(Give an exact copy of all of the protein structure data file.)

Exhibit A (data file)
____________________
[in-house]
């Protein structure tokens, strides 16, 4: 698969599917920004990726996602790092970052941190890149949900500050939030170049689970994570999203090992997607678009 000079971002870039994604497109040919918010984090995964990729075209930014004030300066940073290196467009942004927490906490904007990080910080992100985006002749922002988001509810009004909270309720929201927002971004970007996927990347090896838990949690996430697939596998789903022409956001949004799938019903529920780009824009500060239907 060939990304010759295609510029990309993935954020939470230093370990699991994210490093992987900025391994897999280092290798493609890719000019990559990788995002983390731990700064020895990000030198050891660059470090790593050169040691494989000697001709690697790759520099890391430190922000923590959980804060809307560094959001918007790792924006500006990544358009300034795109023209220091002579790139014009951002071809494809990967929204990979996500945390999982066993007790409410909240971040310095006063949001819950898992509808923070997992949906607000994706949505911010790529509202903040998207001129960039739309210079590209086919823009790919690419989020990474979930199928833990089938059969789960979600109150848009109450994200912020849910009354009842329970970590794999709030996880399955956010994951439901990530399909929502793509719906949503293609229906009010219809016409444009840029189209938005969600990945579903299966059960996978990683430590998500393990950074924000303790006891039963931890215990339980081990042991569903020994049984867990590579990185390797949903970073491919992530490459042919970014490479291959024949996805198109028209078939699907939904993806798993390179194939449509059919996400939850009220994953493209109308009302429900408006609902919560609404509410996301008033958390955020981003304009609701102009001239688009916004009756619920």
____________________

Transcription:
[in-house]
């Protein structure tokens, strides 16, 4: 698969599917920004990726996602790092970052941190890149949900500050939030170049689970994570999203090992997607678009 000079971002870039994604497109040919918010984090995964990729075209930014004030300066940073290196467009942004927490906490904007990080910080992100985006002749922002988001509810009004909270309720929201927002971004970007996927990347090896838990949690996430697939596998789903022409956001949004799938019903529920780009824009500060239907 060939990304010759295609510029990309993935954020939470230093370990699991994210490093992987900025391994897999280092290798493609890719000019990559990788995002983390731990700064020895990000030198050891660059470090790593050169040691494989000697001709690697790759520099890391430190922000923590959980804060809307560094959001918007790792924006500006990544358009300034795109023209220091002579790139014009951002071809494809990967929204990979996500945390999982066993007790409410909240971040310095006063949001819950898992509808923070997992949906607000994706949505911010790529509202903040998207001129960039739309210079590209086919823009790919690419989020990474979930199928833990089938059969789960979600109150848009109450994200912020849910009354009842329970970590794999709030996880399955956010994951439901990530399909929502793509719906949503293609229906009010219809016409444009840029189209938005969600990945579903299966059960996978990683430590998500393990950074924000303790006891039963931890215990339980081990042991569903020994049984867990590579990185390797949903970073491919992530490459042919970014490479291959024949996805198109028209078939699907939904993806798993390179194939449509059919996400939850009220994953493209109308009302429900408006609902919560609404509410996301008033958390955020981003304009609701102009001239688009916004009756619920």